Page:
Project Canterbury

Sermons Preached on Various Occasions
by James de Koven, D.D.

with an Introduction by Morgan Dix, S.T.D., Rector of Trinity Church, New York
New York: D. Appleton and Company, 1880.

(Preached at Racine College, the last Sunday after Trinity, 1878.)

"Gather up the fragments that remain, that nothing be lost."—ST. JOHN vi., part of verse 12.

As we grow older, beloved, and look back every now and then upon the lapse of time, there is no memory more sorrowful than the memory of what we have lost. In what we have gained and kept, there is still the joy of possession and the hope of the future; but there is a weariness, an emptiness, a blank desolation, about that which is no more. Like the sound of the cold earth as it rattles on the coffin of the dead, like the dull sighing of the wind in the leafless trees of winter, there are no words so melancholy as "gone, gone for ever."

Life passes very quickly, and marks its way as it passes by the fragments that it drops. Youth fades away, and age comes on apace. Beauty vanishes; and the soft voice and the sparkling eye, time mars them all. They have had their season, and their season is over. The time of laughter and the time of dancing, the time of music and the time of joy, gardens and orchards, servants and maidens, they have vanished out of sight. More than this, friends and loved ones have gone with them. The long array of acquaintances, the intimacies of a little while—Death or his twin brother Forgetfulness has borne them away. Like the "bird that parts the air with the light motion of her pinions, but leaves no trace behind; like a post that hasteth by, or the memory of a guest that tarries but a day," we know them no longer.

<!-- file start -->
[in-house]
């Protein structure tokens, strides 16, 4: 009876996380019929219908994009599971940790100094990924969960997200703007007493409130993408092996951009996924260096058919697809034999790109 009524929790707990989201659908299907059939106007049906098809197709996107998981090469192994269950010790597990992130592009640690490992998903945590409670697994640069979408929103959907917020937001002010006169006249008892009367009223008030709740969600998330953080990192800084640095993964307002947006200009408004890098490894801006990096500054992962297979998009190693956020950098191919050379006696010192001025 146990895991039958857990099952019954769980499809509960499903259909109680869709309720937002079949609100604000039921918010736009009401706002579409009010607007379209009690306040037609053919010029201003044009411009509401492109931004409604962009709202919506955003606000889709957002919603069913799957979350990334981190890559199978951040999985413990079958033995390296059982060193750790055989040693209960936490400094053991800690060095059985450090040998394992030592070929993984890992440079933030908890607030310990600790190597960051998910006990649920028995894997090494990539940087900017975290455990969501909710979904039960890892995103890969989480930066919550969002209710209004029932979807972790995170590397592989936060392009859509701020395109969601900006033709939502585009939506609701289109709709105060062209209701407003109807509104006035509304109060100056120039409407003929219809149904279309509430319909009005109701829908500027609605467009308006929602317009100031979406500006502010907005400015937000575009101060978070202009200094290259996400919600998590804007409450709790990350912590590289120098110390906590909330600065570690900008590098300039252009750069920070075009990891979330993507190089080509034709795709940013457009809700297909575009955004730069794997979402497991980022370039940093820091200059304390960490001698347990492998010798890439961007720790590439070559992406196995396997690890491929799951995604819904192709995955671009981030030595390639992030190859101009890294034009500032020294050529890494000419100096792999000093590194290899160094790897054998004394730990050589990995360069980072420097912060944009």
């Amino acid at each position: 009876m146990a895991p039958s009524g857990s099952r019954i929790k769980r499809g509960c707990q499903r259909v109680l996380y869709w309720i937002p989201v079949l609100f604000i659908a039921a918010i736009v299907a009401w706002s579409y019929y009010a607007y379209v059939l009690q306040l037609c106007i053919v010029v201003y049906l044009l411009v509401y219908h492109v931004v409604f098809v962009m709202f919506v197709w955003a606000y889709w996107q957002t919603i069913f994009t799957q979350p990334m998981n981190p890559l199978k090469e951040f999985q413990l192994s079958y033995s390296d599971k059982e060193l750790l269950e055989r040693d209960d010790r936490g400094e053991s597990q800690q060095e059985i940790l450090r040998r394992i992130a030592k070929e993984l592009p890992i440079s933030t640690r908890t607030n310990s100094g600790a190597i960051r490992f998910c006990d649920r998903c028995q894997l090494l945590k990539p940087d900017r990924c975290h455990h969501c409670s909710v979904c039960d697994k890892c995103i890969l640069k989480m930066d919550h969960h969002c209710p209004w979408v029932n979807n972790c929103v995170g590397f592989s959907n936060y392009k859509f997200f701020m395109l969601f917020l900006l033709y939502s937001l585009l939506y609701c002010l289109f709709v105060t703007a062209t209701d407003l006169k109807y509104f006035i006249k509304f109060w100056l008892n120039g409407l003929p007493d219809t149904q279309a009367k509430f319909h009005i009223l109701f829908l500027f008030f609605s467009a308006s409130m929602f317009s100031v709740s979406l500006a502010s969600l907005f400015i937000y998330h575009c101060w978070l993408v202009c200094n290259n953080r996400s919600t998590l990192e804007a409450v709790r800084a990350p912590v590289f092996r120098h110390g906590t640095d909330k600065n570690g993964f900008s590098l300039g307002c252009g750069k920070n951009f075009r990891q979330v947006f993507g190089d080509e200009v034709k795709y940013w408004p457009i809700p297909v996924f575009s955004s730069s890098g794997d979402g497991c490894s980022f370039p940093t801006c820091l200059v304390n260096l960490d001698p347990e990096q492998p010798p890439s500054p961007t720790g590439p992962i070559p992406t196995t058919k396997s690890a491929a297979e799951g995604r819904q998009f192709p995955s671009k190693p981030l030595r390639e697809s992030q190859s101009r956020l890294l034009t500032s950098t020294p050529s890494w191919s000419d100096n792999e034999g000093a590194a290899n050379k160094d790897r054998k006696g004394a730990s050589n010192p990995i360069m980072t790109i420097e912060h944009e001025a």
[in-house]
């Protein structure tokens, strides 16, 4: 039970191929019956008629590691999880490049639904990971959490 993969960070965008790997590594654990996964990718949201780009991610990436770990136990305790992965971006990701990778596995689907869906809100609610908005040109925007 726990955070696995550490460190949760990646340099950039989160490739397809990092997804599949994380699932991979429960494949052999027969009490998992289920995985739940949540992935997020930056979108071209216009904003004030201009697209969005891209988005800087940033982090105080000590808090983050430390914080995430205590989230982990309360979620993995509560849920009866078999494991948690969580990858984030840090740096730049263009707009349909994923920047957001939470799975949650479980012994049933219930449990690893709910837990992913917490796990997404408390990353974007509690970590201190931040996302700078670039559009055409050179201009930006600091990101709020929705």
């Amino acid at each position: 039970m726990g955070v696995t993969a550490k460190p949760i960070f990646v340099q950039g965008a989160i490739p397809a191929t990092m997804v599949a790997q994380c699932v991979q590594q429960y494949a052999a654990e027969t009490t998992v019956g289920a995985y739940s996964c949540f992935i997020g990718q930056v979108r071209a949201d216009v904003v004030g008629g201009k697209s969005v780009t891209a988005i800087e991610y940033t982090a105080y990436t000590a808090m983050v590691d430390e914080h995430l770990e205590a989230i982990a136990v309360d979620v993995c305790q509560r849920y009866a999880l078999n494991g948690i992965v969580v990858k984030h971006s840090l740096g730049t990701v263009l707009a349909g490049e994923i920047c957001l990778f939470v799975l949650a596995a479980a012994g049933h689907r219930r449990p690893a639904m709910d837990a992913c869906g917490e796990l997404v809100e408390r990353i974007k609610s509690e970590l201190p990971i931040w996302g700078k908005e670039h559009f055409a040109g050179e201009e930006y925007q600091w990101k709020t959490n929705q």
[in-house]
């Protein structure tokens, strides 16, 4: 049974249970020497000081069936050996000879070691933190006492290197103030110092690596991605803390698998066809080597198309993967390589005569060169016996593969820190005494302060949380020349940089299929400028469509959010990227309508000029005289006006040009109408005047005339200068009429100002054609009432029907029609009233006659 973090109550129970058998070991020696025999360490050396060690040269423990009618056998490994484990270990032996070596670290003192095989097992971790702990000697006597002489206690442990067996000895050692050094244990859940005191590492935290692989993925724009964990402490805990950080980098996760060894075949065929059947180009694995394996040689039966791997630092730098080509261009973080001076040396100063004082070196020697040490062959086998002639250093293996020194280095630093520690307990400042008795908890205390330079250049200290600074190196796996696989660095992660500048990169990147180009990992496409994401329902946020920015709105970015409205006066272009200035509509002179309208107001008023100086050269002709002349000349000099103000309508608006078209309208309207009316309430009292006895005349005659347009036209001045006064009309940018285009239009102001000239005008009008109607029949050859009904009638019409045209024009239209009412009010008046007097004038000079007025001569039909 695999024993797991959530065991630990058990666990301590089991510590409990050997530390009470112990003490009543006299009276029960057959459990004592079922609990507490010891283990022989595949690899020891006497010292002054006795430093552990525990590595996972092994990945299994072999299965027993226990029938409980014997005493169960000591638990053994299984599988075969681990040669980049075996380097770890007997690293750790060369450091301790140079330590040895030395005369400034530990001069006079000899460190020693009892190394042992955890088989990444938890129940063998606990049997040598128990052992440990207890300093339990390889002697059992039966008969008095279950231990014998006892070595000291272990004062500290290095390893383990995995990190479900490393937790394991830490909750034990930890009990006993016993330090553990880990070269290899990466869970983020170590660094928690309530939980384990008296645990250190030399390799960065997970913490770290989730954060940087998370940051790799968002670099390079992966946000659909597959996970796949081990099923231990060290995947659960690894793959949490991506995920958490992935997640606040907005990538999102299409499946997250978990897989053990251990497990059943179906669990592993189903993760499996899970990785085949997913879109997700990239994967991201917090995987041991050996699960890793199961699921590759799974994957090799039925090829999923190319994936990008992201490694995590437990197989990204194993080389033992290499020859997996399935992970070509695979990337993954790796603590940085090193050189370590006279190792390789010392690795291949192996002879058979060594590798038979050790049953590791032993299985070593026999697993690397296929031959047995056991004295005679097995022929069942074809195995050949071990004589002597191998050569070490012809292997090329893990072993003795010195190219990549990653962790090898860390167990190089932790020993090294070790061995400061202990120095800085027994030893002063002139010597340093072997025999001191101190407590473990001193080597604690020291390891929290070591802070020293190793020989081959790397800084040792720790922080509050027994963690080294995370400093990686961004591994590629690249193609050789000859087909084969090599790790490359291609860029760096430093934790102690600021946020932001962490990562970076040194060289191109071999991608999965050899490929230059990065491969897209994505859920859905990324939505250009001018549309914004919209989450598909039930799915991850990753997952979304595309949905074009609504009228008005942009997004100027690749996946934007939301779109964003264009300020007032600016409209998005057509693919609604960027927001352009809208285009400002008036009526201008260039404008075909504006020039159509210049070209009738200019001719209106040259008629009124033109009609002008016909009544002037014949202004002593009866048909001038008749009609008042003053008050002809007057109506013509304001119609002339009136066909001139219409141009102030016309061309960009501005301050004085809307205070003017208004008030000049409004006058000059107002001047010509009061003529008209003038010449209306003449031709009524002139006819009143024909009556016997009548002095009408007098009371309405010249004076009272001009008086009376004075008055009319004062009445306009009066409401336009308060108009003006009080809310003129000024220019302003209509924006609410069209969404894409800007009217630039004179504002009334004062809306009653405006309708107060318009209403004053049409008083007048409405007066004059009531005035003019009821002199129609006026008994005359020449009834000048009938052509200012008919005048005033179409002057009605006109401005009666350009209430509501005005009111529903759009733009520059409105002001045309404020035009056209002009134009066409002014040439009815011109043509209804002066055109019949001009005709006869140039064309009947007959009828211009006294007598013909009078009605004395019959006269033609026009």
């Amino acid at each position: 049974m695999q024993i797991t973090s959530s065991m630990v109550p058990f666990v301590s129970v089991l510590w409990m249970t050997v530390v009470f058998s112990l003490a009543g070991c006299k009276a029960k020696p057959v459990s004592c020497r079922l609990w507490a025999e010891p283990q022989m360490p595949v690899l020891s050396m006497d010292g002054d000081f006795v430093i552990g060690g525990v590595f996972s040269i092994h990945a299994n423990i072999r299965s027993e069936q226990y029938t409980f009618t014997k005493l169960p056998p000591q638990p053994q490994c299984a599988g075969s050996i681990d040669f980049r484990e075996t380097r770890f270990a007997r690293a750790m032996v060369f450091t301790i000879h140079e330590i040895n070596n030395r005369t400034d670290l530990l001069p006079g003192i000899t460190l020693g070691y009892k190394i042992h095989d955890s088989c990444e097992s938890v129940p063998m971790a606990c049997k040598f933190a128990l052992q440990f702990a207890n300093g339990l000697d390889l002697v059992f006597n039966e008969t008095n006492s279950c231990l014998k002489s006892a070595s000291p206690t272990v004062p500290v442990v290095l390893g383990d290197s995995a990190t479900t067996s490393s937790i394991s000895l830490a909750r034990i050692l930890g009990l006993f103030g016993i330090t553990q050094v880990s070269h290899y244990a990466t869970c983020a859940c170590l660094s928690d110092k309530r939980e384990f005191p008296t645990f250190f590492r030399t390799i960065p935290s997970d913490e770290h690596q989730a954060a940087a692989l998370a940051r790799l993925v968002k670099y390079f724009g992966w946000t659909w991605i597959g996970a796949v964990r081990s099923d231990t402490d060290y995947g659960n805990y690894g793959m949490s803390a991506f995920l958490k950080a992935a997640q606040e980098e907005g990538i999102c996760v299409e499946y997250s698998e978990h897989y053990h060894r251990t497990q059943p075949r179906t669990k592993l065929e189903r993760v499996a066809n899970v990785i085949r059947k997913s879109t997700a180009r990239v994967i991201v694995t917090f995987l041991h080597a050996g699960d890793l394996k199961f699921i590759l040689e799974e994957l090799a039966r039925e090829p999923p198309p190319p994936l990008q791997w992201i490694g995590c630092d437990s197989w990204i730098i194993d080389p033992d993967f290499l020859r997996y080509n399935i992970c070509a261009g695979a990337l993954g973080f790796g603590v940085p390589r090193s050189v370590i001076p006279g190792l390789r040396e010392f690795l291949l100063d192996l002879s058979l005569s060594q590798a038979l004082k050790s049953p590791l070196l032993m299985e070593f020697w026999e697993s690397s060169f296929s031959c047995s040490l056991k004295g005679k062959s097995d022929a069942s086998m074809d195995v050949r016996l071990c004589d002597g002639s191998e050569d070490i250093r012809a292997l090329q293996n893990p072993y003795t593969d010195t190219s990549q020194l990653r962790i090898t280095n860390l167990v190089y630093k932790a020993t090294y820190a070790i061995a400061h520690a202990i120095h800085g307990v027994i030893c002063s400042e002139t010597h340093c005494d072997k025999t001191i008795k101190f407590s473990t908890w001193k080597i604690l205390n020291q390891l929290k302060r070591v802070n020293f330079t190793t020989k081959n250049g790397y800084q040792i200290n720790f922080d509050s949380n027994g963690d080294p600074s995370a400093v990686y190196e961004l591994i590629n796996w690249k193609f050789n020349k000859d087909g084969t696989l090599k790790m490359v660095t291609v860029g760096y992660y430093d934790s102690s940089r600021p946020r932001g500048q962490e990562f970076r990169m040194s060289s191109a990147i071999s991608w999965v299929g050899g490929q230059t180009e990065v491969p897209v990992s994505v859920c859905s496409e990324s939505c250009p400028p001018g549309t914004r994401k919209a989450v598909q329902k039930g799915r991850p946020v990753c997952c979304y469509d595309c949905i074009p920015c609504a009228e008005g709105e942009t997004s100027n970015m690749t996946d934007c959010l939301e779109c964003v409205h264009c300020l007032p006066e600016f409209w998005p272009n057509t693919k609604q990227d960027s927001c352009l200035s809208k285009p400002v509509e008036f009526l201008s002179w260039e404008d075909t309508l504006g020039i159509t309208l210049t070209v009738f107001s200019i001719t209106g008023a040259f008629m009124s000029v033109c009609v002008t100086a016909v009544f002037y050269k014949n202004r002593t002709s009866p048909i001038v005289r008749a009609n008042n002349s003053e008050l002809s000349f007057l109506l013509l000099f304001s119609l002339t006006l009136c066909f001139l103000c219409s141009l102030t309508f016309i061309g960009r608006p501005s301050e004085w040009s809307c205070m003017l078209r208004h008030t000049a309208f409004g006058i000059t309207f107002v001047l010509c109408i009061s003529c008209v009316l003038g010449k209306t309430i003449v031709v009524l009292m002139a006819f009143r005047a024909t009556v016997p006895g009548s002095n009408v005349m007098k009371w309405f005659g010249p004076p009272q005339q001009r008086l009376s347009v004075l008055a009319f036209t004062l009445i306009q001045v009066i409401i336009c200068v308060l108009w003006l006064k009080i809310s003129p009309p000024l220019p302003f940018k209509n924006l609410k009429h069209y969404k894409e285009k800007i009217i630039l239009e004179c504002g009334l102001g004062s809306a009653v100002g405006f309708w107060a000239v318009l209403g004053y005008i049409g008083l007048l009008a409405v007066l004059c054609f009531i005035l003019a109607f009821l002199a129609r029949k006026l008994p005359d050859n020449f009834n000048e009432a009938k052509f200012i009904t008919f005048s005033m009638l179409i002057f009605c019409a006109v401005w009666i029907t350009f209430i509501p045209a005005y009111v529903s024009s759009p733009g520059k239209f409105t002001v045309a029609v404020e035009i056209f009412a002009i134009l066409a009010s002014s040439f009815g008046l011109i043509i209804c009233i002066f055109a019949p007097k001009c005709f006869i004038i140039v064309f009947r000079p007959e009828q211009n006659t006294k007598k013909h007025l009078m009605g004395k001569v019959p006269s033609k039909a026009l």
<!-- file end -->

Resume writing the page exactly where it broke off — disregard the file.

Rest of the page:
But it may be said that all this is no cause of sorrow to the Christian. For what is the loss of beauty to him that has the eternal beauty of the King of glory? and what is the fading of youth to the endless years of eternity? and what are joy and music to the hymns of heaven and the courts of the redeemed? Nay, more, what is even the loss of friends to him who has them in Paradise, in the bosom of his Master, at the feet of the elect, in the Communion of Saints!